After 105 days of paid administrative leave, Paul Blackwell resigned Monday as Tullahoma Chief of Police after entering a plea to the Class C felony of tampering with evidence.

Blackwell entered a plea of no contest in Coffee County Circuit Court Judge Craig Johnson’s courtroom Monday morning, according to Terry Frizzell, who represented the former police chief in court this week. By entering a no contest plea, Blackwell did not admit any guilt, however, he did not dispute the charge.

Blackwell will serve a four-year suspended sentence with deferred judgement, meaning he will see no jail time provided he abides by the terms of his probation.

“So long as he does not violate probation – no jail time,” Coffee County District Attorney General Craig Northcott said.

Northcott added the plea agreement came “by information,” which means Blackwell avoided the case being presented to a grand jury by entering the no contest plea.

Additionally, Northcott and Frizzell both said Blackwell may petition to have his conviction expunged from his record after completing his probation.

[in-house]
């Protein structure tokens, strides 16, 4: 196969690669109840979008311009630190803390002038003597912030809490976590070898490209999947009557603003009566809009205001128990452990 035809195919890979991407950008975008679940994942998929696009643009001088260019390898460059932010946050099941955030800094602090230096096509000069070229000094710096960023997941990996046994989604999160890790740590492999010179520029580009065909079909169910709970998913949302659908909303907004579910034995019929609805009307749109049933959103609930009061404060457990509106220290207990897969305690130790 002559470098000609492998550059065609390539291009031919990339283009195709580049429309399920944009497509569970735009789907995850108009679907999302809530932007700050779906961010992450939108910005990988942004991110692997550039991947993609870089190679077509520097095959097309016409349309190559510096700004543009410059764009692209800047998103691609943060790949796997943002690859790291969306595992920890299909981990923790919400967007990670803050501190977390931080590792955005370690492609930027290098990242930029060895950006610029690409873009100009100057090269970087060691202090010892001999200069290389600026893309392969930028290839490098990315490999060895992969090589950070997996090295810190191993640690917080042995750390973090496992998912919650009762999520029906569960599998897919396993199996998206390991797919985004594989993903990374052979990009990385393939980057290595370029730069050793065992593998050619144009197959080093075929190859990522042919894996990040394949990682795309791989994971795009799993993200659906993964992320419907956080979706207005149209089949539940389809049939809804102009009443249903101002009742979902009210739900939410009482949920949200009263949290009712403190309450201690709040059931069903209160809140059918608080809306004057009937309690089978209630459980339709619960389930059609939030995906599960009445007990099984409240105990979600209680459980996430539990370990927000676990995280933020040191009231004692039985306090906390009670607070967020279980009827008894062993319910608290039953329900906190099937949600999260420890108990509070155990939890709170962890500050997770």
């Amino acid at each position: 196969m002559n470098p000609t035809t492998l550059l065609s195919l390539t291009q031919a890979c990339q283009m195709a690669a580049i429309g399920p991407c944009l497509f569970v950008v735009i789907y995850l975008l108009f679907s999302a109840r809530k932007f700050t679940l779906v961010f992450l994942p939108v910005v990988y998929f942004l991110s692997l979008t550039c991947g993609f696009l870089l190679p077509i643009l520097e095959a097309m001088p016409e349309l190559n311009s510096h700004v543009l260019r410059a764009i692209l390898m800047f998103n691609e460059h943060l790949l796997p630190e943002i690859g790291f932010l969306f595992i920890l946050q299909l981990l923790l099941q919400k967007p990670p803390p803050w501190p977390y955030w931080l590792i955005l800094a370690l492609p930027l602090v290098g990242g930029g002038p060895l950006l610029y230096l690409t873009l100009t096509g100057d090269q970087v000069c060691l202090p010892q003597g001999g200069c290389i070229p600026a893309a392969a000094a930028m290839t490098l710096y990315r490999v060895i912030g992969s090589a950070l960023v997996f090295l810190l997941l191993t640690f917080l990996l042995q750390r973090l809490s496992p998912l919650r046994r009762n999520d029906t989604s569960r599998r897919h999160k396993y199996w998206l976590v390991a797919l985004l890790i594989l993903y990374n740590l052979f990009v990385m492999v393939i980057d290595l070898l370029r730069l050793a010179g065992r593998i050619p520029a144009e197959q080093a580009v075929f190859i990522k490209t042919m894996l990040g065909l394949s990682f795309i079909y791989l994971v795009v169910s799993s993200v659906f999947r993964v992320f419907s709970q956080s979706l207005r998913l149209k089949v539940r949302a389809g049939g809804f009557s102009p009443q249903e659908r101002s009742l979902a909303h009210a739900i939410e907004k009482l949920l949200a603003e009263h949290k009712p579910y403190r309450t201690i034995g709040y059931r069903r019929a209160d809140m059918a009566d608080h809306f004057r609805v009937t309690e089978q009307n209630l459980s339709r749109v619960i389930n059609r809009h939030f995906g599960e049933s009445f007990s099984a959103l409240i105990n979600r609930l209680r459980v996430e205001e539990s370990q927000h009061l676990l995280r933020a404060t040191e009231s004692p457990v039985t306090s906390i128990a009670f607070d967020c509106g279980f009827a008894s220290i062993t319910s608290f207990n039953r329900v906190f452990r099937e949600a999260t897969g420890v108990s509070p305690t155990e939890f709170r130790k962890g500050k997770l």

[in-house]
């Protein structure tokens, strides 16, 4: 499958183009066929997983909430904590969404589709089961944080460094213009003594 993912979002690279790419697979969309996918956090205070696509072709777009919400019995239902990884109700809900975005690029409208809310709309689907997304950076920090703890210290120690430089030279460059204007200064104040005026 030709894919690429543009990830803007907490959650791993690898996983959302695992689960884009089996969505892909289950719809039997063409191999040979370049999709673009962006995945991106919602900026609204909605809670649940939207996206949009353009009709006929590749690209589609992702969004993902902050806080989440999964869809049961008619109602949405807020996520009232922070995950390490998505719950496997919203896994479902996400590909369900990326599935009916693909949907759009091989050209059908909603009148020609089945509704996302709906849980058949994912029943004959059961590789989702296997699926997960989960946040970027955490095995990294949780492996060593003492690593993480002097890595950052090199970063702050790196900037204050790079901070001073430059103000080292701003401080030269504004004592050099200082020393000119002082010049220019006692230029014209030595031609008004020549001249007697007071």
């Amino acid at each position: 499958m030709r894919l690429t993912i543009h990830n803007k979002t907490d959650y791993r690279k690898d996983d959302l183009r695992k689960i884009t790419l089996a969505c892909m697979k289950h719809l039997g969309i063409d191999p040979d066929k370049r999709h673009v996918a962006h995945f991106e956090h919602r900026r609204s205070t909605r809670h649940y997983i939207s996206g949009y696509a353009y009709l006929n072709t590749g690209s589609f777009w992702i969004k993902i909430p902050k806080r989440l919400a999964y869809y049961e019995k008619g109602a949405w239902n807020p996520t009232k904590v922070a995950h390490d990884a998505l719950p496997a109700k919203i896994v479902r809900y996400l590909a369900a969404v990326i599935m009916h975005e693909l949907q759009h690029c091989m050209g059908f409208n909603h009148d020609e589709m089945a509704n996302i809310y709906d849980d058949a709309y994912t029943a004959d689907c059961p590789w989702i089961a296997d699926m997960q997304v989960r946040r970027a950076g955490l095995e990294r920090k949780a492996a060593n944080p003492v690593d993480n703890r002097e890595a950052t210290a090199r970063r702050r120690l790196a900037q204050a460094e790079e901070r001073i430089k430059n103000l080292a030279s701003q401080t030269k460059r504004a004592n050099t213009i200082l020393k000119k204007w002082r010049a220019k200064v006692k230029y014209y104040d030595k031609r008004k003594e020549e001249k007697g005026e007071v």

As part of the plea entered this week, Northcott said Blackwell also voluntarily “gave up” his Tennessee Peace Officers Standards and Training Office (POST) certification, meaning he is no longer a certified police officer in the State of Tennessee, and thereby forfeited his position as chief of police. According to Northcott, by surrendering that certification, Blackwell will no longer be eligible to serve as a certified police officer in the state.

When asked to elaborate on the details of what actions Blackwell took to merit a charge of tampering with evidence, Northcott referred those questions to Pro Tem Prosecutor Jennings Jones, who serves the 16th judicial district of Rutherford and Cannon counties and handled the prosecution of this case after Northcott recused himself in January citing his “close professional relationship” with the Tullahoma Police Department.

Jones declined to comment on the specifics but did confirm the felony charge is the most serious charge Blackwell was facing.

Jones said Blackwell’s decision to enter the plea to the tampering with evidence does not mean the former police chief accepted a lesser charge than he may have otherwise faced.

 “It was a plea agreement, but [he] did not avoid more serious charges,” Jones told The News.

Northcott added that George Marsh, the former police captain who resigned in February, also gave up his POST certification in the state and will not face any criminal charges related to the investigation.